Friday, 15 November 2013

Sevilla, Andalucia, Espana, part 1.

Seville, Capital of Andalucia, Spain.

Two Roman Emperors come from Andalucia, Trajan and Hadrian. They were born in colonies established as Roman garrisons in Iberia. We arrived in Seville during the night around 3 am.
We had been going up the Guadalqivir river and the Captain had told us that before arriving at Port he would have to do a 180 degree turn and back-up into port. The river at this point is very narrow, so we got up and went to the top deck to see this manouver. At one point before the lift bridge, the ship slowly entered a small basin and started to make this complete turn, it took about 10 minutes as Captain Carl Smith slowly turned the ship. It was fascinating to watch this 30,000 ton ship make such a dramatic 180 degree turn.

The bridge on the Guadalqivir river our cruise ship had to pass backing up into port.

View from our cabin at the back of the ship (stern) you can see the lifted part of the bridge as we are backing up into Port at Seville. Only about 1 meter separates the ship's side from the bridge. 

Then he started to back up towards the Port of Seville about 3 Km away. The first lift bridge is narrow and we had a foot at most on either side, the Captain smoothly cross that obstacle. We then proceeded to dock at the site of the 1929 Ibero-American Exhibit in central Seville, near the Plaza de Espana.

People who lived and worked in Seville, painter Diego Velasquez and writer Miguel de Cervantes, Christopher Columbus was buried here for many decades in the Monastery of the Cartusians until his body was transferred to the Dominican Republic. But in 1892 he was brought back to Seville and now rests in a magnificient mausoleum in the great Cathedral of our Lady of the Holy See (Vatican) in Seville. His son Hermano also has is mausoleum in the same church. It is the largest Gothic Cathedral in the world, we spent over 2 hours visiting it today and did not complete our tour, never seen such an over the top church. All of it is dedicated to the greater glory of Imperial Spain, the unapologetic conquest of the New World and Catholicism. It is impressive and overwhelming, built in the ruins of the great Mosque. King Ferdinand III conquered the city in 1248 and it was decided to built a cathedral so big and impressive that visitors would have no choice but to think that the architects were crazy.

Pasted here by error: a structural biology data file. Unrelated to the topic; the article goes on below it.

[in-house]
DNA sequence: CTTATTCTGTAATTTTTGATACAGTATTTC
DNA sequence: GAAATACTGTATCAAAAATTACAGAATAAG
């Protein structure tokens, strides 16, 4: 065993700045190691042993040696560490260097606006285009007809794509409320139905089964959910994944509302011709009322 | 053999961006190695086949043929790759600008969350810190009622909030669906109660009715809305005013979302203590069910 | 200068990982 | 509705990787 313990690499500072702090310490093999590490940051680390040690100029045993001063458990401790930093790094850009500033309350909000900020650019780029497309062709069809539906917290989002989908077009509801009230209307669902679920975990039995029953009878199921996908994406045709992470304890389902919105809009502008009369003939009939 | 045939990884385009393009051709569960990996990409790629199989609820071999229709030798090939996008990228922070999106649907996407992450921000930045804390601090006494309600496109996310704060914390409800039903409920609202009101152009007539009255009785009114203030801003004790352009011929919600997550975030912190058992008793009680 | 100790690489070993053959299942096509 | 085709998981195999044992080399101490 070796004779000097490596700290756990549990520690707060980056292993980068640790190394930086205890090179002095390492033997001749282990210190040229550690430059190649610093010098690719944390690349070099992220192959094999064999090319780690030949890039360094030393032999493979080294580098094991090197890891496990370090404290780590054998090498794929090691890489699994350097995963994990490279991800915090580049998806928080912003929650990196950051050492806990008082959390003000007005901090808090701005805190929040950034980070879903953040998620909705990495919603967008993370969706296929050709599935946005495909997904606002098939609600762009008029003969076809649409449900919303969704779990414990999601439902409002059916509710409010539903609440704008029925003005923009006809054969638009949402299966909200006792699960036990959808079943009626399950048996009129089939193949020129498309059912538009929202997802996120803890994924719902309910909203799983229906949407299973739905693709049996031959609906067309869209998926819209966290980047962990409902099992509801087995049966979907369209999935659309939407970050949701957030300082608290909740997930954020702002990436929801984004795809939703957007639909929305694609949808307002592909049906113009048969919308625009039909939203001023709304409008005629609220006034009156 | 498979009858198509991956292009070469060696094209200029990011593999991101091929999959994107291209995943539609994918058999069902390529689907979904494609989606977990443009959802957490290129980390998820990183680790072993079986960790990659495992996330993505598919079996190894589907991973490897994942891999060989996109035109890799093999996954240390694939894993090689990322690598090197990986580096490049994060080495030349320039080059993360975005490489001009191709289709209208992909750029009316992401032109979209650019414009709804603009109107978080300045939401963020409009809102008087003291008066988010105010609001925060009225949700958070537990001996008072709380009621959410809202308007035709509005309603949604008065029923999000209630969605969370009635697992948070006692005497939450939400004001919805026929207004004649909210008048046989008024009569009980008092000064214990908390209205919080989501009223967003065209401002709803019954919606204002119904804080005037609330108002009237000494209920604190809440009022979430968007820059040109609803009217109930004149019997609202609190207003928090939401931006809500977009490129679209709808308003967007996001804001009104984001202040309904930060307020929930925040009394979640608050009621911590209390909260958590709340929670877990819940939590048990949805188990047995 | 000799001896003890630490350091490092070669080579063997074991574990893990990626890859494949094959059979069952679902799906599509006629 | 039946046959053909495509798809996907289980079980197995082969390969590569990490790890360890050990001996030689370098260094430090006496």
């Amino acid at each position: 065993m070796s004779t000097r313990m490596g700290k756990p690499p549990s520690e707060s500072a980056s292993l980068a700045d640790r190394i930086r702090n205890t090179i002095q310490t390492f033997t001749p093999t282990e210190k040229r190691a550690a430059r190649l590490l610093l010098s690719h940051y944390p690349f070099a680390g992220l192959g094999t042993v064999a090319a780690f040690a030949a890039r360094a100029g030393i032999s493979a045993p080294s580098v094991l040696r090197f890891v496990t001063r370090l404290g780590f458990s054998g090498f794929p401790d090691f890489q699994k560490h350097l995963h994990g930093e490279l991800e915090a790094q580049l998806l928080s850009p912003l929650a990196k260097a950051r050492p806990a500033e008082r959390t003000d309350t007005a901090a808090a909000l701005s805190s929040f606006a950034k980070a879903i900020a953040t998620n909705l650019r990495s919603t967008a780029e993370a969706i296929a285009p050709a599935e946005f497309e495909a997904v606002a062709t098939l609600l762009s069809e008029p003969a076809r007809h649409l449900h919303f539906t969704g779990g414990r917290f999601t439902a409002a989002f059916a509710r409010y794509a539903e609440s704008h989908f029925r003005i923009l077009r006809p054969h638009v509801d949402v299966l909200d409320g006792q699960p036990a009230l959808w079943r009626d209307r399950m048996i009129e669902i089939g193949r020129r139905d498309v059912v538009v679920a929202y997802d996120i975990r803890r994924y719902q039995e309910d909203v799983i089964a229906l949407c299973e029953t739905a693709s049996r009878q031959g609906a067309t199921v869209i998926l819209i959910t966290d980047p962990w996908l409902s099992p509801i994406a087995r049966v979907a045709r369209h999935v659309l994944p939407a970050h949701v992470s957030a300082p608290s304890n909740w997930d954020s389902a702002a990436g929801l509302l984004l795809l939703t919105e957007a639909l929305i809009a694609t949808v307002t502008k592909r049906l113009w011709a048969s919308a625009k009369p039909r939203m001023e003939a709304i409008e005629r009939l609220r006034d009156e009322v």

The Cathedral of Seville, partial view. 
The statue at the summit of the tower is Faith as a weather wave.

Seville was the great Port of Spain for all the products of the New World, like corn, tobacco, tomatoes, potatoes silver and gold. The City at the time was immensely rich and prosperous. Columbus and Magellan travelled from here in their expeditions. Magellan left Seville on the first around the world trip with his little fleet of boats. He died on one of those trips and a chapel in the great Cathedral is devoted to him.

The great tower of the Port of Sevilla on the Guadalquivir river.

We are off the ship now, the cruise ended in Seville, we are staying 2 more days here. We found a beautiful little apartment hotel by the wall of the Alcazar Royal Palace and the Cathedral on Plaza de la Alianza in the old city centre neighbourhood of Santa Cruz. The Plaza is an Orange tree orchard, with big oranges hanging from the trees. Very quiet and peaceful, we here the bells of the Cathedral next door ringing the hour, half hour, and quarter hour and services 24-7.

Plaza de Toros (1761) Sevilla

I will definitely have to write a separate entry on the Plaza de Toros, all about bull fighting and its history, fascinating. We all remember that the Opera Carmen takes place here. This is were she gets stabbed in the final scene. I will also have to write a separate entry on the Alcazar Palace and gardens.

The honour courtyard of the Alcazar Palace with its Official entrance and Royal apartments above. Partial view.

Seville is beautiful, elegant and steeped in Spanish history and there is so much to see and say about it. 

1 comment:

  1. I really must take a history of Spain. Being a history buff, the rise and fall of the Spanish empire must be a fascinating tale indeed.
    Poor Mr. Hadrian. All people can recall about him is he made a dismal working wall and he was foolish over some Roman chew toy.